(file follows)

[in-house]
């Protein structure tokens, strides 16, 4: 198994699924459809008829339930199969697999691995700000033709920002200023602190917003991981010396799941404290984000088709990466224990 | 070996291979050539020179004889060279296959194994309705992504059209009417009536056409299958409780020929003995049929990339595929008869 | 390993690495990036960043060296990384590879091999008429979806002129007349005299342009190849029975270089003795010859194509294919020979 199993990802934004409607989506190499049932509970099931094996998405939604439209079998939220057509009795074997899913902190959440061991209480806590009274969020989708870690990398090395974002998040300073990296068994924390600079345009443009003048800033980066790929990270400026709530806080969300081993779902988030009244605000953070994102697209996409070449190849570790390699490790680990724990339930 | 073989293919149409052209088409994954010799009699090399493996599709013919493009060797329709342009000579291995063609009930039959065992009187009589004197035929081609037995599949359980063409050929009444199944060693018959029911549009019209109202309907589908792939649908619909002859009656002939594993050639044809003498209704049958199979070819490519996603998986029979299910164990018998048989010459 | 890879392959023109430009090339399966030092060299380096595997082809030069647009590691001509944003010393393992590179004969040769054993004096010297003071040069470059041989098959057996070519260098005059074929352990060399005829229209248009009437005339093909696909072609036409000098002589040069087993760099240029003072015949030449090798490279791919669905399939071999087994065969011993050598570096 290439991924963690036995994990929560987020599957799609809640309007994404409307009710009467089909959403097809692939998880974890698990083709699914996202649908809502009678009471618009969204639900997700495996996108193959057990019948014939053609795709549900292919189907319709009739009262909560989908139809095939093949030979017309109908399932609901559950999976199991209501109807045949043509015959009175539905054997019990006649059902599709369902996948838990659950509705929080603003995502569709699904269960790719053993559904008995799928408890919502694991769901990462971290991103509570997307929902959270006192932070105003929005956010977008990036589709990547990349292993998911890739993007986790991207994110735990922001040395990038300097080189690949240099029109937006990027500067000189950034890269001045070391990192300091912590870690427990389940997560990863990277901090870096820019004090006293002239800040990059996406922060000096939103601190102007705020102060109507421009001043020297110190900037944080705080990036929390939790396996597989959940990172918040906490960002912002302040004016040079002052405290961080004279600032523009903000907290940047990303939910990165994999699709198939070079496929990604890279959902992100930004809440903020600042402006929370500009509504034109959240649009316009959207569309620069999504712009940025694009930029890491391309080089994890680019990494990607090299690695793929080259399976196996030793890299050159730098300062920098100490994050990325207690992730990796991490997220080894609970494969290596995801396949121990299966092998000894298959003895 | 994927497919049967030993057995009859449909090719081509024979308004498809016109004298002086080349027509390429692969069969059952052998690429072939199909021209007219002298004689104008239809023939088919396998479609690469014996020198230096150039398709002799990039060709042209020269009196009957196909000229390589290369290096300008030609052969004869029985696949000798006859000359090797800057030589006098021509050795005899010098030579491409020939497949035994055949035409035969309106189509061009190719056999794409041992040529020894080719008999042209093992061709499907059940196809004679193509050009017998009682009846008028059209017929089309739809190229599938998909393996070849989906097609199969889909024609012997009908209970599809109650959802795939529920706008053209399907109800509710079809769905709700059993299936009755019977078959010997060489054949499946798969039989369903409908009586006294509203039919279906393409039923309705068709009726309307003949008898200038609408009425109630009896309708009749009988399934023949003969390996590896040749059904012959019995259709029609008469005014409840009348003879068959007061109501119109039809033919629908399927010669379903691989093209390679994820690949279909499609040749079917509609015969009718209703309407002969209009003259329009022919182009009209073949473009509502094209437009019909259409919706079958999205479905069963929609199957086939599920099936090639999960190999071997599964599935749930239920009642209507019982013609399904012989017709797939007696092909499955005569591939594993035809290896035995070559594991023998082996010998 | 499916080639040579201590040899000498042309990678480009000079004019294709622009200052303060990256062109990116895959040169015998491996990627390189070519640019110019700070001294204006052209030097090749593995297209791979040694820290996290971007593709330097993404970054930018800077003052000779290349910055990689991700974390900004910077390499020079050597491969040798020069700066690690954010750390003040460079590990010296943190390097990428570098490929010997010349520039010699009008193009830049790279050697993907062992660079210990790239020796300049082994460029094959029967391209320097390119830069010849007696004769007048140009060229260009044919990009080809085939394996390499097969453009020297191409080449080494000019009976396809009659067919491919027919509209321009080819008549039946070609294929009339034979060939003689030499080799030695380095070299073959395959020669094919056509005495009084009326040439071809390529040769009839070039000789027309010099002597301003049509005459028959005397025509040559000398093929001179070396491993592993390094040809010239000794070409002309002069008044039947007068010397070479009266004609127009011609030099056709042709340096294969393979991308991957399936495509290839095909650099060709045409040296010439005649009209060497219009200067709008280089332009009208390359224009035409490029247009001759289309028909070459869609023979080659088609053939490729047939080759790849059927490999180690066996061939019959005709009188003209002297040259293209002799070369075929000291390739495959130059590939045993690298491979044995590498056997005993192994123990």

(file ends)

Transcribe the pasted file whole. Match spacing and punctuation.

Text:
[in-house]
């Protein structure tokens, strides 16, 4: 198994699924459809008829339930199969697999691995700000033709920002200023602190917003991981010396799941404290984000088709990466224990 | 070996291979050539020179004889060279296959194994309705992504059209009417009536056409299958409780020929003995049929990339595929008869 | 390993690495990036960043060296990384590879091999008429979806002129007349005299342009190849029975270089003795010859194509294919020979 199993990802934004409607989506190499049932509970099931094996998405939604439209079998939220057509009795074997899913902190959440061991209480806590009274969020989708870690990398090395974002998040300073990296068994924390600079345009443009003048800033980066790929990270400026709530806080969300081993779902988030009244605000953070994102697209996409070449190849570790390699490790680990724990339930 | 073989293919149409052209088409994954010799009699090399493996599709013919493009060797329709342009000579291995063609009930039959065992009187009589004197035929081609037995599949359980063409050929009444199944060693018959029911549009019209109202309907589908792939649908619909002859009656002939594993050639044809003498209704049958199979070819490519996603998986029979299910164990018998048989010459 | 890879392959023109430009090339399966030092060299380096595997082809030069647009590691001509944003010393393992590179004969040769054993004096010297003071040069470059041989098959057996070519260098005059074929352990060399005829229209248009009437005339093909696909072609036409000098002589040069087993760099240029003072015949030449090798490279791919669905399939071999087994065969011993050598570096 290439991924963690036995994990929560987020599957799609809640309007994404409307009710009467089909959403097809692939998880974890698990083709699914996202649908809502009678009471618009969204639900997700495996996108193959057990019948014939053609795709549900292919189907319709009739009262909560989908139809095939093949030979017309109908399932609901559950999976199991209501109807045949043509015959009175539905054997019990006649059902599709369902996948838990659950509705929080603003995502569709699904269960790719053993559904008995799928408890919502694991769901990462971290991103509570997307929902959270006192932070105003929005956010977008990036589709990547990349292993998911890739993007986790991207994110735990922001040395990038300097080189690949240099029109937006990027500067000189950034890269001045070391990192300091912590870690427990389940997560990863990277901090870096820019004090006293002239800040990059996406922060000096939103601190102007705020102060109507421009001043020297110190900037944080705080990036929390939790396996597989959940990172918040906490960002912002302040004016040079002052405290961080004279600032523009903000907290940047990303939910990165994999699709198939070079496929990604890279959902992100930004809440903020600042402006929370500009509504034109959240649009316009959207569309620069999504712009940025694009930029890491391309080089994890680019990494990607090299690695793929080259399976196996030793890299050159730098300062920098100490994050990325207690992730990796991490997220080894609970494969290596995801396949121990299966092998000894298959003895 | 994927497919049967030993057995009859449909090719081509024979308004498809016109004298002086080349027509390429692969069969059952052998690429072939199909021209007219002298004689104008239809023939088919396998479609690469014996020198230096150039398709002799990039060709042209020269009196009957196909000229390589290369290096300008030609052969004869029985696949000798006859000359090797800057030589006098021509050795005899010098030579491409020939497949035994055949035409035969309106189509061009190719056999794409041992040529020894080719008999042209093992061709499907059940196809004679193509050009017998009682009846008028059209017929089309739809190229599938998909393996070849989906097609199969889909024609012997009908209970599809109650959802795939529920706008053209399907109800509710079809769905709700059993299936009755019977078959010997060489054949499946798969039989369903409908009586006294509203039919279906393409039923309705068709009726309307003949008898200038609408009425109630009896309708009749009988399934023949003969390996590896040749059904012959019995259709029609008469005014409840009348003879068959007061109501119109039809033919629908399927010669379903691989093209390679994820690949279909499609040749079917509609015969009718209703309407002969209009003259329009022919182009009209073949473009509502094209437009019909259409919706079958999205479905069963929609199957086939599920099936090639999960190999071997599964599935749930239920009642209507019982013609399904012989017709797939007696092909499955005569591939594993035809290896035995070559594991023998082996010998 | 499916080639040579201590040899000498042309990678480009000079004019294709622009200052303060990256062109990116895959040169015998491996990627390189070519640019110019700070001294204006052209030097090749593995297209791979040694820290996290971007593709330097993404970054930018800077003052000779290349910055990689991700974390900004910077390499020079050597491969040798020069700066690690954010750390003040460079590990010296943190390097990428570098490929010997010349520039010699009008193009830049790279050697993907062992660079210990790239020796300049082994460029094959029967391209320097390119830069010849007696004769007048140009060229260009044919990009080809085939394996390499097969453009020297191409080449080494000019009976396809009659067919491919027919509209321009080819008549039946070609294929009339034979060939003689030499080799030695380095070299073959395959020669094919056509005495009084009326040439071809390529040769009839070039000789027309010099002597301003049509005459028959005397025509040559000398093929001179070396491993592993390094040809010239000794070409002309002069008044039947007068010397070479009266004609127009011609030099056709042709340096294969393979991308991957399936495509290839095909650099060709045409040296010439005649009209060497219009200067709008280089332009009208390359224009035409490029247009001759289309028909070459869609023979080659088609053939490729047939080759790849059927490999180690066996061939019959005709009188003209002297040259293209002799070369075929000291390739495959130059590939045993690298491979044995590498056997005993192994123990």